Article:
NewsBusinessDo You Want Fries With That?

Do You Want Fries With That?

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Taking a bite out of the trends in the Canadian foodservice industry.

People love french fries, and we have the statistics to prove it. Will that hold up over time? What other food items are elbowing their way in? Is there room for potatoes in other menu categories? Vince Sgabellone, Foodservice Industry Analyst at Circana provides a dose of reassurance, caution and encouragement to those in the potato industry.

In Canadian foodservice, french fries are the most consumed food menu item with 1.2 billion servings every year. The servings grew by nine per cent in 2023 and represented 72 per cent of all potatoes served.

But growing even faster are the unique fries. There was a 22 per cent increase in curly fries, waffle fries, and wedge potato servings.

“People are looking for things that are different,” explained Sgabellone. “They are a small subset of the whole fry universe, but they are growing faster than the traditional cut fry. This means there’s room for innovation, even in a mature menu category like french fries, and consumers will respond well to those new things.”

Menu toppers can’t get complacent, though. Brewed coffee is the most popular menu item, topping french fries, but coffee is not increasing in servings.

“During the pandemic people weren’t leaving the house,” Sgabellone explained. “They weren’t going out for coffee. It’s recovered somewhat, but it’s still on a downward trend trajectory. Why? Because specialty coffees are taking over. Hot specialty, cold specialty, other types of beverages that are not coffee are taking over.”

Soft drinks, the number three menu item after french fries, are also in decline.

Coffee and soft drinks are legacy menu categories. They haven’t changed much over time, and they’re being pushed down as new beverages start pushing their way in for a piece of the market.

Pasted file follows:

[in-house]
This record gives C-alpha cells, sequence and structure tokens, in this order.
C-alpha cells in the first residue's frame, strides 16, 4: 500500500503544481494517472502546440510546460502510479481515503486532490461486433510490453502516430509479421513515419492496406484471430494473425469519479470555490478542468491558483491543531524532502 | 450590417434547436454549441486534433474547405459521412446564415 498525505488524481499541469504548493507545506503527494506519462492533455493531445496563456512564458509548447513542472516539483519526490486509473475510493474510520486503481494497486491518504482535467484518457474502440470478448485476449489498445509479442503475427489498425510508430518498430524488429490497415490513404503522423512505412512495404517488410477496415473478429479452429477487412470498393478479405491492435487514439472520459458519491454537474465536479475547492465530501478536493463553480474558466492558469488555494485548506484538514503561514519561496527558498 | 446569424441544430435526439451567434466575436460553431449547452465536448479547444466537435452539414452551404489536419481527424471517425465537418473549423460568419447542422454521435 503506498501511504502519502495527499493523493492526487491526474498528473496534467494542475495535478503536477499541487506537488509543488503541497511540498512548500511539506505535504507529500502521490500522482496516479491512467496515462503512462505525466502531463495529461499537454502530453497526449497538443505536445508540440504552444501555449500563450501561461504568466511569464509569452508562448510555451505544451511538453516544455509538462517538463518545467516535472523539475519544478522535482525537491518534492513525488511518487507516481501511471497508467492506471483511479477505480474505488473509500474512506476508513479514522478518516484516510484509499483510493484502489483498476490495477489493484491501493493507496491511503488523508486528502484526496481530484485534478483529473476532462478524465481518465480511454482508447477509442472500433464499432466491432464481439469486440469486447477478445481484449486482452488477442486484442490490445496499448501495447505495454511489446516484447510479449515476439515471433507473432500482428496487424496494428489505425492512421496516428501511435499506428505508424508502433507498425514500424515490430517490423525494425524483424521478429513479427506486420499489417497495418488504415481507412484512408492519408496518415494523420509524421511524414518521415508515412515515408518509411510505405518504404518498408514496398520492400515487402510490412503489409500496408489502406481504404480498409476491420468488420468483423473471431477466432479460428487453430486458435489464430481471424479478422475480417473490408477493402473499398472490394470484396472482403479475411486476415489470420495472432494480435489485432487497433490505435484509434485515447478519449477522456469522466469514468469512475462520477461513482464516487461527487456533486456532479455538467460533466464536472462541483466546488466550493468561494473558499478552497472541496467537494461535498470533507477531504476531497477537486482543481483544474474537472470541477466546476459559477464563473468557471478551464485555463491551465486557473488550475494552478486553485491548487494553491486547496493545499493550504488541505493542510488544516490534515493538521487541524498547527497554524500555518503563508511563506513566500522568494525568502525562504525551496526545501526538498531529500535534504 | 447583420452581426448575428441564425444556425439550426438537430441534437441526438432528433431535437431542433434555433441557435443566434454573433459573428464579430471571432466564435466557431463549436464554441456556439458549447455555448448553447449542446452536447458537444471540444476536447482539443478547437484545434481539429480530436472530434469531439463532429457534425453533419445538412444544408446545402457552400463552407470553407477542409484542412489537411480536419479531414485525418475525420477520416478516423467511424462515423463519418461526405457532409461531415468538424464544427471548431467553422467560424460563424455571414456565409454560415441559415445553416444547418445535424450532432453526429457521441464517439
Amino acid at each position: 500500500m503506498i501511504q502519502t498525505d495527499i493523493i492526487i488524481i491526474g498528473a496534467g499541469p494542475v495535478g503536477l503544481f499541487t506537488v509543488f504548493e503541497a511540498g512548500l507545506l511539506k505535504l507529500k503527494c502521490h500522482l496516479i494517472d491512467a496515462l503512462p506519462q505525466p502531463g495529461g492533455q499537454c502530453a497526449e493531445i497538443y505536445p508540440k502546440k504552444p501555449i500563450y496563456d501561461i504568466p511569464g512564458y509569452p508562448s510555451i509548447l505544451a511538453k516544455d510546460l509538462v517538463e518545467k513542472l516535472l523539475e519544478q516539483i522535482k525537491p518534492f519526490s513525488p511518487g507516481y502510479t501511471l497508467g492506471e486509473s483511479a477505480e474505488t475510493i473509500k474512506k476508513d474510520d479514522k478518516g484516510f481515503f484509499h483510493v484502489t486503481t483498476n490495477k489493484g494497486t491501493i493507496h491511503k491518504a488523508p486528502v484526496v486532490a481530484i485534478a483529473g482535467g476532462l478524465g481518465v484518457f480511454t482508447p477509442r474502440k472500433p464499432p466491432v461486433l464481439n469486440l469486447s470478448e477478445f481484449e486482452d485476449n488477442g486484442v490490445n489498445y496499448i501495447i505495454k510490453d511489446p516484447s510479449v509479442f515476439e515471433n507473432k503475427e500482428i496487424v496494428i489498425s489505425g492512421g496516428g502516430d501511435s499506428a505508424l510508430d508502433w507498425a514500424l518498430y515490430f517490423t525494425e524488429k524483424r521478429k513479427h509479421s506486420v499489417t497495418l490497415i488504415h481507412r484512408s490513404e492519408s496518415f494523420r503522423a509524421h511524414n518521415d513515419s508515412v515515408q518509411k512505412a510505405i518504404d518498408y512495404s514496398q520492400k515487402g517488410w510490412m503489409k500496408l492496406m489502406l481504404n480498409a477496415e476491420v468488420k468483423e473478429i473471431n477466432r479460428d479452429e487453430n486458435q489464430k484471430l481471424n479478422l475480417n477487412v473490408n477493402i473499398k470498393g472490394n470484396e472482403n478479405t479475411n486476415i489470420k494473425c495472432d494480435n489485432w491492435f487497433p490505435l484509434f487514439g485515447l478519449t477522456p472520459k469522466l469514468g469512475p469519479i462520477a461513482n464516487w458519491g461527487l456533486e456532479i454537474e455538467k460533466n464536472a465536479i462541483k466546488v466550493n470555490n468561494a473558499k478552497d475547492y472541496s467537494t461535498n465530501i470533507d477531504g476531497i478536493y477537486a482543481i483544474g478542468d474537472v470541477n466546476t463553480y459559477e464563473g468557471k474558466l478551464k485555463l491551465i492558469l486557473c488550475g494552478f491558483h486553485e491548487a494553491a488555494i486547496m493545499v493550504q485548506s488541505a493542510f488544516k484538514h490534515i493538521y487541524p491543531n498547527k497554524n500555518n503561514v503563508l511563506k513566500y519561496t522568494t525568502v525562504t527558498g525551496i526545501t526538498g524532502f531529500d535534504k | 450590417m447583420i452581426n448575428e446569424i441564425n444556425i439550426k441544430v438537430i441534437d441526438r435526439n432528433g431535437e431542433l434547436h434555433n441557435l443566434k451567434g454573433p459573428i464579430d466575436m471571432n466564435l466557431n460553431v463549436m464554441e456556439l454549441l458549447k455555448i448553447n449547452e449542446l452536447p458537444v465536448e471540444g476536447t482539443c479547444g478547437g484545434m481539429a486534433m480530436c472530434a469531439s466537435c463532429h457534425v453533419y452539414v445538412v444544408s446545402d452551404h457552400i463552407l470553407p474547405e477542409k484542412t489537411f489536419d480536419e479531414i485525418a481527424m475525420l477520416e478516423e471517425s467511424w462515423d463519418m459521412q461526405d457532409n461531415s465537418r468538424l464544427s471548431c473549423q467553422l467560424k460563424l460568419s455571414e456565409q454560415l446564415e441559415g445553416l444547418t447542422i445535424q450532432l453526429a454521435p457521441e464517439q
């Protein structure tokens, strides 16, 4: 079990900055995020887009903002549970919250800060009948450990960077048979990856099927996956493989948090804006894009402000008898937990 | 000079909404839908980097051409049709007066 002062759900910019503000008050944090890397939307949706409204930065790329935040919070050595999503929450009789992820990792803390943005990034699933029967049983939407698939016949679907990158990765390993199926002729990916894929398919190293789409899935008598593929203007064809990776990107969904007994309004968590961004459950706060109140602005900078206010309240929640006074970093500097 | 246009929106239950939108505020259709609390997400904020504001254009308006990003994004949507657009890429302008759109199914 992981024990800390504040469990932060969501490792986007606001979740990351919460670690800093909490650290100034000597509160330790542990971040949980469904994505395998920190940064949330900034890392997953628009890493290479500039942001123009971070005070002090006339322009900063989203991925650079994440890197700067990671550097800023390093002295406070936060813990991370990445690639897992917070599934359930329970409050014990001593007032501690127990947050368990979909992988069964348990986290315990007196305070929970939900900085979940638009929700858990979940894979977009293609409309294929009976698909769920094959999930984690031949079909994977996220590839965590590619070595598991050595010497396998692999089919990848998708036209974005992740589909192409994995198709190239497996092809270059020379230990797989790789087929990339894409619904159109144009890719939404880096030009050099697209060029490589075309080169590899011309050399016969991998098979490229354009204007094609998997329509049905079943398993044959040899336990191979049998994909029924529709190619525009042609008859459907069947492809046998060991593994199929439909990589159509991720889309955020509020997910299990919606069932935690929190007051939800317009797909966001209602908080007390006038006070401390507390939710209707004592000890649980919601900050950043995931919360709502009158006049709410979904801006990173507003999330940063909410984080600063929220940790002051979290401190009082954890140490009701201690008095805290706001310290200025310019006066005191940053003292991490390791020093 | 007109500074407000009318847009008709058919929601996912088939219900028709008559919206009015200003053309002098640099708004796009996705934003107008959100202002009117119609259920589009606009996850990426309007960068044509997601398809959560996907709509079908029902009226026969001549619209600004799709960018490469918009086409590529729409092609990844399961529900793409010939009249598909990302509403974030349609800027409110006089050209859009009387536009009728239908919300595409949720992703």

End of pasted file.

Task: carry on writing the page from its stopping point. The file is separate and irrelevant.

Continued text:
Are potatoes immune? Maybe not.

Vince Sgabellone, Foodservice Industry Analyst at Circana

Sgabellone turned his focus to the older representatives of Gen-Z, aged 19-27. This demographic is statistically the least likely to order fries, but even more than that, they are looking for very specific niche items.

“They’re looking for things like high protein,” said Sgabellone.

“They’re looking for plant-based menu items. They’re looking for organic. While it’s still a niche, these are emerging trends to keep an eye on in the coming years.”

Veggie-forward meals including stir fries, salads, and veggie burgers were up 13 per cent.

Typical ‘host’ foods for French fries such as sandwiches and burgers, were only up by six per cent

“So, there’s more demand for plant based,” said Sgabellone. “Is there room to insert potatoes into that discussion? Right now, plant-based seems to be about bean-based, or the pulses, or grain-based. But you don’t see a lot of potato forward plant-based menu items.”

Just a few weeks after the conference, A&W launched a potato patty burger.

“That’s the sort of thing I’m thinking about,” Sgabellone said. “How do you insert potatoes into these new emerging trends? How do you be new and different and exciting? As popular as french fries are, they’re not necessarily going to be that fast growth item forever.”

An emerging trend right now is bowls – grain bowls, salad bowls, burrito bowls or poke bowls. Many are focused in South Asian or Mediterranean cuisine.

“None of them have potatoes,” said Sgabellone. “They’re all largely grain-based or vegetable-based. The plants in them are not potatoes.”

Fries may hold on to their number one spot, but there is a chance that these emerging categories will take a piece of their market share.

“It’s important for the incumbents and the people who depend on those markets to make sure that they keep up with the times,” Sgabellone said. “You’ve got to continue to evolve, stay fresh and relevant.”

Vince Sgabellone provided 2023 statistics sourced from Circana, CREST®.  Sgabellone presented on this same topic at this year’s Manitoba Potato Production Days.

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